As on so many of my field trips, this trek out east saw its fair share of oddities with regard to all things airborne. For example, I found out that the base at Jalalabad boasts a drone crossing. Upon my late-night arrival, we were paused during our poorly lit tromp from the flight line at the Predator cross-walk. Seriously; there was an actual cross-walk light with an X and ↑. Apparently, the drones always have the right of way. Not terribly pedestrian-friendly, if you ask me.
|A few more photos from the Korengal Valley|
Meanwhile, up Asadabad way, the observation blimp was struck by lightning, resulting in a general computer meltdown in the TOC. I was surprised at how well they took this setback, and was informed that they were used to it. This was the fifth blimp they had lost in the last year alone. The other blimps were casualties of weather, RPG, small arms fire, and a clotheslined Chinook, in that order. One of the image analysts sighed as he confessed to me that Wright was leading the country in downed blimps.
As I write this, I’m two-thirds the way through my trip back to Kabul. It amazes me that it will take me at least three days, three flights, and many more hours logged in terminals to cover 184 km. It would be both easier and faster to just catch a cab.
|Heading down to Jalalabad|
On the upside, when I finally left Jalalabad (at quarter to five in the morning from a 1am show time), I did get to sit in the cockpit for the flight back to Bagram. It was filled with green lights, radars, guns, and Little Debbies wrappers. There was also a wedding ring hung in the window like a talisman or beacon. The pilots’ chairs were set on a raised dais that swiveled, leading me to fervently hope that one of them would ask if the course was laid in and call to engage, but no soap. My own seat was an improvement from the cargo hold, given that it wasn’t a canvas jump seat and actually faced forward, mitigating the g-force of takeoff and landing. It was actually very difficult not to fall asleep, but I felt that would have been discourteous.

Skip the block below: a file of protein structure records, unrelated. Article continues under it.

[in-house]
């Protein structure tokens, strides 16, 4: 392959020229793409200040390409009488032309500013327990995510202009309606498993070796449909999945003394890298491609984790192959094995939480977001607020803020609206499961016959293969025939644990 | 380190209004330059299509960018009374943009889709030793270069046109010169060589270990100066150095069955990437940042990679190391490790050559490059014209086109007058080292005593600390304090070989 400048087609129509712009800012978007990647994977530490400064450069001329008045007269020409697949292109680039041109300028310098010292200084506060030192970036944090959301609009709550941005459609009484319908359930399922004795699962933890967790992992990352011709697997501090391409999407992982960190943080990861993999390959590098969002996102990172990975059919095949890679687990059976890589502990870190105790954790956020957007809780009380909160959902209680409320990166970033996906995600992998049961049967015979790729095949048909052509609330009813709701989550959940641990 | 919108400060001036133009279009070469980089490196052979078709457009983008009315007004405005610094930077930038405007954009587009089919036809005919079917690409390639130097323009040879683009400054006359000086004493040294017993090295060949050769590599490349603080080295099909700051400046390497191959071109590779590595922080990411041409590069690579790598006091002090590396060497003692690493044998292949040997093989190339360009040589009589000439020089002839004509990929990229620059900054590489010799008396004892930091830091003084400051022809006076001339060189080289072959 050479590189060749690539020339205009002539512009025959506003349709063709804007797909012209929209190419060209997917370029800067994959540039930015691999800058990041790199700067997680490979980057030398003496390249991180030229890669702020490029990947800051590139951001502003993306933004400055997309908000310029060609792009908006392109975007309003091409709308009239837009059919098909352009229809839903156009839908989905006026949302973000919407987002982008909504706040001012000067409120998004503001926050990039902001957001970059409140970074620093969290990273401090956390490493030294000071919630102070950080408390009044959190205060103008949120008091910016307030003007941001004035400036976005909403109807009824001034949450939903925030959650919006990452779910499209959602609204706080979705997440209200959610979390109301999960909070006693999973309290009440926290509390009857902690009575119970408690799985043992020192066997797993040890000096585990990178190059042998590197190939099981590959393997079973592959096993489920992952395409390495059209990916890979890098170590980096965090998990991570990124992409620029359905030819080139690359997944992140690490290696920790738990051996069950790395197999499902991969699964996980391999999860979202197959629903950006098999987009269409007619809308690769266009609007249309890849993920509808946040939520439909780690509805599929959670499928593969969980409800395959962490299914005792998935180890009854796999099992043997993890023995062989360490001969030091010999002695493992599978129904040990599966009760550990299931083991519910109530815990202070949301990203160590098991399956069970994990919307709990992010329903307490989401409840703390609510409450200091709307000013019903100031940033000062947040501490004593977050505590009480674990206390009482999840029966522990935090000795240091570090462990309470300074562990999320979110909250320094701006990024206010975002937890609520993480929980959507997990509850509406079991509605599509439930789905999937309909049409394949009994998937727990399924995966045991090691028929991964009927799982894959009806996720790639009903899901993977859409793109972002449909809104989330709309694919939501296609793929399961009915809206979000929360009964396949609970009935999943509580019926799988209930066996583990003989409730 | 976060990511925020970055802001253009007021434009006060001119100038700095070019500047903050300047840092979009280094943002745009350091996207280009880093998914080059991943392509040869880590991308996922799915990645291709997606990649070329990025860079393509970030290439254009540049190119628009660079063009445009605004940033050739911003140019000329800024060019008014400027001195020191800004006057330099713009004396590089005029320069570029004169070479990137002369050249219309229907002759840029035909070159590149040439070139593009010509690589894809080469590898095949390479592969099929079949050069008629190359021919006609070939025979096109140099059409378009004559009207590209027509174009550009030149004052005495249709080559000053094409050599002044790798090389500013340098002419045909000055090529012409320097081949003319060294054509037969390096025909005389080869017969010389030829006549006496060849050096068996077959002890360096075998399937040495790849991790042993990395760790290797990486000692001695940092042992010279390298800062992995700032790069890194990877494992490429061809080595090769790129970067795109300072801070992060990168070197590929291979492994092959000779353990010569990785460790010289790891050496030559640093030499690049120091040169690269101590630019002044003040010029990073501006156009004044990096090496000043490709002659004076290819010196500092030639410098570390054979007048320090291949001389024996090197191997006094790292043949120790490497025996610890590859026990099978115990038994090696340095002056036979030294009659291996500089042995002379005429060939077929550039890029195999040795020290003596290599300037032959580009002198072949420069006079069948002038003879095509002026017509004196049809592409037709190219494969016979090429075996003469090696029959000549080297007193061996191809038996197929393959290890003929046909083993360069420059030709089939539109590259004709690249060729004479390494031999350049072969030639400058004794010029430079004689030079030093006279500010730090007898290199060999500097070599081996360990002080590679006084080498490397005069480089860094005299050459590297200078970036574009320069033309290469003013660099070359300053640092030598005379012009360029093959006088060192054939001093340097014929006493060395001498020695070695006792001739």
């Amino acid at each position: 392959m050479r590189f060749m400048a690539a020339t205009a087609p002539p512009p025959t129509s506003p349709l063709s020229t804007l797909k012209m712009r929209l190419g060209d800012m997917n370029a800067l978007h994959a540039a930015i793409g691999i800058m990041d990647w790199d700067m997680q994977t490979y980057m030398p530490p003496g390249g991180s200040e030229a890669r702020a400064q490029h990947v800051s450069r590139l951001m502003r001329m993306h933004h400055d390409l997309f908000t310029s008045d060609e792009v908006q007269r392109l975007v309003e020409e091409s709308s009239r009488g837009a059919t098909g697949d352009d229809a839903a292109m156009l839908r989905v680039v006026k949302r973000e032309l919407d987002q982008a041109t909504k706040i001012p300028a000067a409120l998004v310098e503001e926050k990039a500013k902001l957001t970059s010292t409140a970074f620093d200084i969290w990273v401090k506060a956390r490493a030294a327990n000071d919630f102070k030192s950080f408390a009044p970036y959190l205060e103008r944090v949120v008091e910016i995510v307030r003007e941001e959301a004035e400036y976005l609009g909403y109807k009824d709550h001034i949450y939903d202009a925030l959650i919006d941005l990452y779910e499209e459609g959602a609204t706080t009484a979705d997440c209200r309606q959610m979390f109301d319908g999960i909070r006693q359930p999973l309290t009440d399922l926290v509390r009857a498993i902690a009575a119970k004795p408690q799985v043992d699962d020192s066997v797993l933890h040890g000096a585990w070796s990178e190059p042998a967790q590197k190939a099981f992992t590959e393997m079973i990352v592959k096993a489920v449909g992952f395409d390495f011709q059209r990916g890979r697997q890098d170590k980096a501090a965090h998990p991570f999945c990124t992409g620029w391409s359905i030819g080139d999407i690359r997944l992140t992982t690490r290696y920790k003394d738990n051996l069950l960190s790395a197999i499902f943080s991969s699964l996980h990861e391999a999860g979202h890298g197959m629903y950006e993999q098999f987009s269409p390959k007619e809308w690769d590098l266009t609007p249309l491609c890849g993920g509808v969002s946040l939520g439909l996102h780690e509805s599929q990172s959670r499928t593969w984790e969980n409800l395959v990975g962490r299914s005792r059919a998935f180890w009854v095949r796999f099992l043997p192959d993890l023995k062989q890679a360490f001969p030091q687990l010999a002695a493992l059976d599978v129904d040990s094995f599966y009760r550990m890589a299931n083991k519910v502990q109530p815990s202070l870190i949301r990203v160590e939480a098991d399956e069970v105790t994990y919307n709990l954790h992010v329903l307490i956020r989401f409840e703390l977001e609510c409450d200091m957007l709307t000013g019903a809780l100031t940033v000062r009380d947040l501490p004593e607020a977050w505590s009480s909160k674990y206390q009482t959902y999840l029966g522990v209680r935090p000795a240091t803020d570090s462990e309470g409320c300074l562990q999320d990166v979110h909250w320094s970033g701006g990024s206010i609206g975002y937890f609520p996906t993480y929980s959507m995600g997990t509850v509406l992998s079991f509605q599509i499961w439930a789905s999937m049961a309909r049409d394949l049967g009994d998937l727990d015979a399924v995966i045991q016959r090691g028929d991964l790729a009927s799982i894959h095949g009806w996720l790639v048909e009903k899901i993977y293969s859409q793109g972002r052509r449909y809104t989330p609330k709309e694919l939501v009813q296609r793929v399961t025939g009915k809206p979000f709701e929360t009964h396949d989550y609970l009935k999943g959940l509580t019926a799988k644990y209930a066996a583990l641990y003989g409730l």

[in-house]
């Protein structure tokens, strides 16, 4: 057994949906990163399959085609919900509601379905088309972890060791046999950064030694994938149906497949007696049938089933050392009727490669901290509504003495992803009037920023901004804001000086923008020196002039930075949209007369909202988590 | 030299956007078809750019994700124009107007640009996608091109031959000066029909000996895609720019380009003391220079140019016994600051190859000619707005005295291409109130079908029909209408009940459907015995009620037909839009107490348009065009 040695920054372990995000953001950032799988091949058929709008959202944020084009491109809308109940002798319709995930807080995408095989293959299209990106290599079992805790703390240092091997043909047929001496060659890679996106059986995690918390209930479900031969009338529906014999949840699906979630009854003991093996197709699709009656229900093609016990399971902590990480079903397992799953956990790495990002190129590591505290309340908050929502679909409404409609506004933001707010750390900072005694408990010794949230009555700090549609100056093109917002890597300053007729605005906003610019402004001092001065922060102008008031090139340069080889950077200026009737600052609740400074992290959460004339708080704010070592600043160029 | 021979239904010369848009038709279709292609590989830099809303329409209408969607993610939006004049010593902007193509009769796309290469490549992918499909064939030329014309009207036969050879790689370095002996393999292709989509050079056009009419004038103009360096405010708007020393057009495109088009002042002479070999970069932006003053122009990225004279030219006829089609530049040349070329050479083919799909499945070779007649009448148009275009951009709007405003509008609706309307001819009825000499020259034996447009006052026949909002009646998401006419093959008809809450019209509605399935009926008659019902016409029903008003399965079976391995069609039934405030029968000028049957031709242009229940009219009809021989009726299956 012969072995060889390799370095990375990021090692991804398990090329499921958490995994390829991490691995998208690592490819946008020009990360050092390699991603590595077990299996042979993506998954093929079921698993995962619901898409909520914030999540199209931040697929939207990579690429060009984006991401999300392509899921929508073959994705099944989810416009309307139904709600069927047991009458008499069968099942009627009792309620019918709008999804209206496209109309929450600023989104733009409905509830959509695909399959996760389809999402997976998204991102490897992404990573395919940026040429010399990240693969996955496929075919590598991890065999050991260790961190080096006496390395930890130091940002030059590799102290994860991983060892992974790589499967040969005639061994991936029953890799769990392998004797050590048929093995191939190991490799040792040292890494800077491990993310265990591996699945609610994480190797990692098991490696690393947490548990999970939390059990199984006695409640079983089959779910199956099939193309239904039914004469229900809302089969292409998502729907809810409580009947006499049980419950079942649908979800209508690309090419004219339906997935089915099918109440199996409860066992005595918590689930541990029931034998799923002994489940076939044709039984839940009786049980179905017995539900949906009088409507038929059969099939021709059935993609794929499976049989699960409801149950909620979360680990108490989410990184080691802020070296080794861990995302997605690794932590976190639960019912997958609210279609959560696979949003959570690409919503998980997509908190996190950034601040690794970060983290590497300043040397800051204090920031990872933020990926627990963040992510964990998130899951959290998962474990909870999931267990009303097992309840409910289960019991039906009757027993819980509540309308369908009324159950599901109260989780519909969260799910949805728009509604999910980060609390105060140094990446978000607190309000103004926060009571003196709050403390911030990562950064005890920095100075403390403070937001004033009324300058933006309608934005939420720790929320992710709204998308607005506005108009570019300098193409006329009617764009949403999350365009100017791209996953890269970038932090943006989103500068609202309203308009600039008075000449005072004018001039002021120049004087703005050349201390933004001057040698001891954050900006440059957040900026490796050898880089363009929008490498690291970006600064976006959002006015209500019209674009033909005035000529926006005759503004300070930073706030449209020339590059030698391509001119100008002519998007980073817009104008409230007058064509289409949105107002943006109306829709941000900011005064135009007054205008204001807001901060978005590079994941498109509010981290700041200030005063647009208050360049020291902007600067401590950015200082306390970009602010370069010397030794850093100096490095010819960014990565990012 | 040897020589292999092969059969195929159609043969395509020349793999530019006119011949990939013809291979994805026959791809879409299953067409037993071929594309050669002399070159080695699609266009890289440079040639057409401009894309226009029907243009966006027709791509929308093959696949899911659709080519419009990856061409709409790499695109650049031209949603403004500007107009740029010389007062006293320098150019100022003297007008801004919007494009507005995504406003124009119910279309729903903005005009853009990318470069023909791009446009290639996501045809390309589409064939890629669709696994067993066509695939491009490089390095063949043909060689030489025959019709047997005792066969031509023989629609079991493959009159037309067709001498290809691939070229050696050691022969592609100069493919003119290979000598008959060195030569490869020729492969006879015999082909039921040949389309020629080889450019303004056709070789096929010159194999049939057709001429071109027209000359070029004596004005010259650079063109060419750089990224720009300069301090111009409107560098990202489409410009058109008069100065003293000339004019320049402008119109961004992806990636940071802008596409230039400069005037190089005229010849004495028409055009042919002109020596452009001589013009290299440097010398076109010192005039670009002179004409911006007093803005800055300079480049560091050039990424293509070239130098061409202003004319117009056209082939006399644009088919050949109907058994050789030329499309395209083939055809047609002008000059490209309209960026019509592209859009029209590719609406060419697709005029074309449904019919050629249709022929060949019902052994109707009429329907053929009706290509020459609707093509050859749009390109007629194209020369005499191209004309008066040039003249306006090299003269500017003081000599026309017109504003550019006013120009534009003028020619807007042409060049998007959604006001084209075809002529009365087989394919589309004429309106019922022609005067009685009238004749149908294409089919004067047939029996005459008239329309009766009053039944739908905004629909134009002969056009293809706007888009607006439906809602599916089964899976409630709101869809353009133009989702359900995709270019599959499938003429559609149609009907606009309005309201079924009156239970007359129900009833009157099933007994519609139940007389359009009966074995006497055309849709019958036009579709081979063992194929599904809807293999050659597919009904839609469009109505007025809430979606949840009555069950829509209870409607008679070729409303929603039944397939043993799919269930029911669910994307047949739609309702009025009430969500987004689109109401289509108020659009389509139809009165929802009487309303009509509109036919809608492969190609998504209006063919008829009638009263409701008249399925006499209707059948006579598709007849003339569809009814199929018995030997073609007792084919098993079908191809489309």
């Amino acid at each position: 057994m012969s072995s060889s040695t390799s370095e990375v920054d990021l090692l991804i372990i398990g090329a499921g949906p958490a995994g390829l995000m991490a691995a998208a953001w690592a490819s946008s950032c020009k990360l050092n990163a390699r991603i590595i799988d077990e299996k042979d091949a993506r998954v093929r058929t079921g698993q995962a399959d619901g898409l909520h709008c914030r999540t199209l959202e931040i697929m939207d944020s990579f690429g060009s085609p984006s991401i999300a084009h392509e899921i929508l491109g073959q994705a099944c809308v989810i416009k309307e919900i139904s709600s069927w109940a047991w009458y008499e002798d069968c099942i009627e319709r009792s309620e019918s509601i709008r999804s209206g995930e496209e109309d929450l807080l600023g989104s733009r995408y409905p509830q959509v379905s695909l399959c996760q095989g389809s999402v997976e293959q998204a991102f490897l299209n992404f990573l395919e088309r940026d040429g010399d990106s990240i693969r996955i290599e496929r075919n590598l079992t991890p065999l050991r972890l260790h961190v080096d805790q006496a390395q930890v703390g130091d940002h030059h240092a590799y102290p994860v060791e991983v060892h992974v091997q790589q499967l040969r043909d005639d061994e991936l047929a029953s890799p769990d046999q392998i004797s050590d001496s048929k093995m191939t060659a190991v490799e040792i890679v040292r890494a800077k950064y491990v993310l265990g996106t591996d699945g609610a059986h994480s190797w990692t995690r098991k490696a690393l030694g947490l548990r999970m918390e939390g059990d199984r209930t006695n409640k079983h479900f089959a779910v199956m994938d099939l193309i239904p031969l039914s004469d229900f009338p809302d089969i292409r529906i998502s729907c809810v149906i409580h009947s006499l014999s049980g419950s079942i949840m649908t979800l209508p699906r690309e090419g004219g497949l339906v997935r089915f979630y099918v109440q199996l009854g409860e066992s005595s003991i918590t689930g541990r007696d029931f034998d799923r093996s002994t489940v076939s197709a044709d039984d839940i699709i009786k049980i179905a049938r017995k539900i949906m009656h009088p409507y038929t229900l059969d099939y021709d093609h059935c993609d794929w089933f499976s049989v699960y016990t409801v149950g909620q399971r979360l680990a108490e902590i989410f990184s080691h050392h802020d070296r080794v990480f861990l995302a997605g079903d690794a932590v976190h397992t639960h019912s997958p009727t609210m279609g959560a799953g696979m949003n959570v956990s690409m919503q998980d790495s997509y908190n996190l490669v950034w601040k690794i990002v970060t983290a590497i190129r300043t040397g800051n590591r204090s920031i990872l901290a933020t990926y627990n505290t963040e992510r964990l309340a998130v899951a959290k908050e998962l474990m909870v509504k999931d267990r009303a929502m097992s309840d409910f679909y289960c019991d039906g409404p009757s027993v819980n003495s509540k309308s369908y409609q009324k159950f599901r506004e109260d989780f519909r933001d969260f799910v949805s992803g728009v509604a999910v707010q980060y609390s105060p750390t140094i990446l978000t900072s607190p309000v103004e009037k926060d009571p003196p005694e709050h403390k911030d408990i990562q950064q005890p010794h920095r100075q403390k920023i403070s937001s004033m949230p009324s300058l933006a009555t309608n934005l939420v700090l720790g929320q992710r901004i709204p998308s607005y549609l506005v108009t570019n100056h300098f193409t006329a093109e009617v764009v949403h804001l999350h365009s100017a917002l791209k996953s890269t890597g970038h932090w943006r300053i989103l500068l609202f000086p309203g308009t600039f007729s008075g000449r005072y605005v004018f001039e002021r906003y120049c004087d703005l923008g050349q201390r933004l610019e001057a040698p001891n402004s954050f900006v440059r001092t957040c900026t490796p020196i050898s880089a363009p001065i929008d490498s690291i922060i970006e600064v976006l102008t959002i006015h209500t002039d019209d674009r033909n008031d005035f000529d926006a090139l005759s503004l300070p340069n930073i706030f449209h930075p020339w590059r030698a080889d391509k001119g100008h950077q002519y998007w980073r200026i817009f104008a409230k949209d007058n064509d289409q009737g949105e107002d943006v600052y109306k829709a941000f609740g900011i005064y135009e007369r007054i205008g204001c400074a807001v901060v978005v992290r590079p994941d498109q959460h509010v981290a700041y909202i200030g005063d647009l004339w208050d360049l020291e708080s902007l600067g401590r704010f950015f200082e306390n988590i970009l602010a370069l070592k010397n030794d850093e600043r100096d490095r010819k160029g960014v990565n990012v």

|I just couldn't get over how green everything was|
It was quite spiffy to watch the mountains I had so recently been photographing materialize on the radar. The crew let me lean over their shoulders to look out the window at the sea of blackness, the quiet countryside lit only by eternity of stars. Out of that dark ocean rose the sprawling island of light that is Bagram, noticeably messier than JAF, which is precisely as long as its airstrip and looks like a blackened hotdog in a B-Hut bun. As we came in, I amused myself by trying to discern the base’s features from their light signatures: walls versus runway versus B-hut. This might be my best memory of Bagram, painted with textures of brightness. To add some icing to my exhaustion-addled cake, the crew was based in Colorado, so we all shared some home state love while waiting to disembark.
|There we are: barren and desolate. That's the Afghanistan I know and love|
What other random thoughts can I spew out, running on fumes of exhaustion and boredom? The Jalalabad DFAC bouncer was in full battle-rattle, which I found only a bit ominous. Ten months in theatre, and your tolerance for such things gets surprisingly high. Additionally, I absorbed a new bit theatre-speak to my lexicon: fobbit, or one who never ventures outside the wire. I didn’t inquire as to the relative furriness of their feet.